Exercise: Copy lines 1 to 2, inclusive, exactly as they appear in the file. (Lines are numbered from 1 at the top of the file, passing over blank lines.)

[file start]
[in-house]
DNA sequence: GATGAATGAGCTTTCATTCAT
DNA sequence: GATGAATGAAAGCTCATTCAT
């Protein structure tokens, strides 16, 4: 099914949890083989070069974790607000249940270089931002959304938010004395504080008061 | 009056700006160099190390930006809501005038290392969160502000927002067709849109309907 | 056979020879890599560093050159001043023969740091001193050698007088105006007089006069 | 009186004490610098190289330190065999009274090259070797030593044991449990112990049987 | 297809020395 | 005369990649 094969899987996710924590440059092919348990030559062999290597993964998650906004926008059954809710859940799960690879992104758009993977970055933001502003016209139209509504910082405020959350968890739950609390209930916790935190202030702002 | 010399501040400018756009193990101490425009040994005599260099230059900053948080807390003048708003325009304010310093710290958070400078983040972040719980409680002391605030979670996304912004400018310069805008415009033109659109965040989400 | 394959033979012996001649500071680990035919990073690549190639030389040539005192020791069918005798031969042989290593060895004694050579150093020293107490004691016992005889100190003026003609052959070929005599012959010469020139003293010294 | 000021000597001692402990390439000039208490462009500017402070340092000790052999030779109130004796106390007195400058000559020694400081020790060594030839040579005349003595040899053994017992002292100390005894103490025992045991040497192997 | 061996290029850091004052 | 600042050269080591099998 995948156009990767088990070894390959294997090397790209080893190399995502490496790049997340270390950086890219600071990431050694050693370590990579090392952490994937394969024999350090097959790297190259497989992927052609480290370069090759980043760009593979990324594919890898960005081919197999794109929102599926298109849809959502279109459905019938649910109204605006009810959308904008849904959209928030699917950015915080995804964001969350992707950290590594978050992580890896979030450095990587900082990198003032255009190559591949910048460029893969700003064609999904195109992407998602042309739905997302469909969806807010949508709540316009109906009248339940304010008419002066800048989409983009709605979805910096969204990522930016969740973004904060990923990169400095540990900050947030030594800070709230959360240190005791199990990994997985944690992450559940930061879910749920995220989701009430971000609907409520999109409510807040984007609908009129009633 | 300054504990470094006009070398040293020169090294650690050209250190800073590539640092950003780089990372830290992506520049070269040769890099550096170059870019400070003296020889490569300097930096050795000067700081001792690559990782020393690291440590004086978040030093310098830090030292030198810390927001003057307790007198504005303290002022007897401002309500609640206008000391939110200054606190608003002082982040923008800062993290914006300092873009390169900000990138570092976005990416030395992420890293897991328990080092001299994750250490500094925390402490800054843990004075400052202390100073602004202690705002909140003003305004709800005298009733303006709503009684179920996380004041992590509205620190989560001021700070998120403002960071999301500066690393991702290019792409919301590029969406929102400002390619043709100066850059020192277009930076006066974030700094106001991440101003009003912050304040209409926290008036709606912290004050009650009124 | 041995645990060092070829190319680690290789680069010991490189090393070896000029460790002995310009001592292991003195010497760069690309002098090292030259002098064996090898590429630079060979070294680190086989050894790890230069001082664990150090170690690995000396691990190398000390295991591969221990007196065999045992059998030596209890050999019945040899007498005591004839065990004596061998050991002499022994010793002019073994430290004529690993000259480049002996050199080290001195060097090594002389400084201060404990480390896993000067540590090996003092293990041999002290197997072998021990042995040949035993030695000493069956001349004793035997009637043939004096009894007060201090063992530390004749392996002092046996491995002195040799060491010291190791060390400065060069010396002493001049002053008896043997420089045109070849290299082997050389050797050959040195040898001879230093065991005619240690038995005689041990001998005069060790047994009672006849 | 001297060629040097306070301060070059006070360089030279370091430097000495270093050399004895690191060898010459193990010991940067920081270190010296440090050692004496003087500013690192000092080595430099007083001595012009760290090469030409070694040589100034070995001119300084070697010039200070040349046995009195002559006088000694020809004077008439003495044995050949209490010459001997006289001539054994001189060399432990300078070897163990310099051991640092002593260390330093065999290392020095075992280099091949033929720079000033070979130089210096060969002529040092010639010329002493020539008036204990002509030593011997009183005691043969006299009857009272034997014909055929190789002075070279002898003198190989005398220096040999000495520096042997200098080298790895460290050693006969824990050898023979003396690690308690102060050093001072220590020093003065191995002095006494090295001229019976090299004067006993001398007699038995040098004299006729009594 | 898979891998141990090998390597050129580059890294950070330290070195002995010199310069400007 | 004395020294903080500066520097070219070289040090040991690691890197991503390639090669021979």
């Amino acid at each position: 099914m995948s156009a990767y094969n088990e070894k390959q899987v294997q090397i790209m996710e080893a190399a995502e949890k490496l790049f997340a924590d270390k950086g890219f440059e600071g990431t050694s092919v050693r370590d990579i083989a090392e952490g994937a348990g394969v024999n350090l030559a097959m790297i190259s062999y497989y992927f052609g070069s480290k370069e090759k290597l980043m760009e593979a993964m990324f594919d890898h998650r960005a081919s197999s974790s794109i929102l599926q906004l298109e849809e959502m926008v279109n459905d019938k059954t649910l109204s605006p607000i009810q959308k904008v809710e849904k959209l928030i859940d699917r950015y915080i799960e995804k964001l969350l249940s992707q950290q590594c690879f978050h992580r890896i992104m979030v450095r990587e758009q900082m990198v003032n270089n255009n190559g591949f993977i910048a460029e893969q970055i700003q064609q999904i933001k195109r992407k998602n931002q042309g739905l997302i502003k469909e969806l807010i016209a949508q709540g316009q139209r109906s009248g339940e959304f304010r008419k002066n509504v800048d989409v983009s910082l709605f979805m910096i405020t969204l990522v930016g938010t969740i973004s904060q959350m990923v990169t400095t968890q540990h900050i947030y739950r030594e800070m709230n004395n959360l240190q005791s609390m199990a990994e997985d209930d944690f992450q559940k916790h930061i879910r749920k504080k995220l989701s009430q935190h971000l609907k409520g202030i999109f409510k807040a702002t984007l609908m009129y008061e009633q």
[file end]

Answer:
[in-house]
DNA sequence: GATGAATGAGCTTTCATTCAT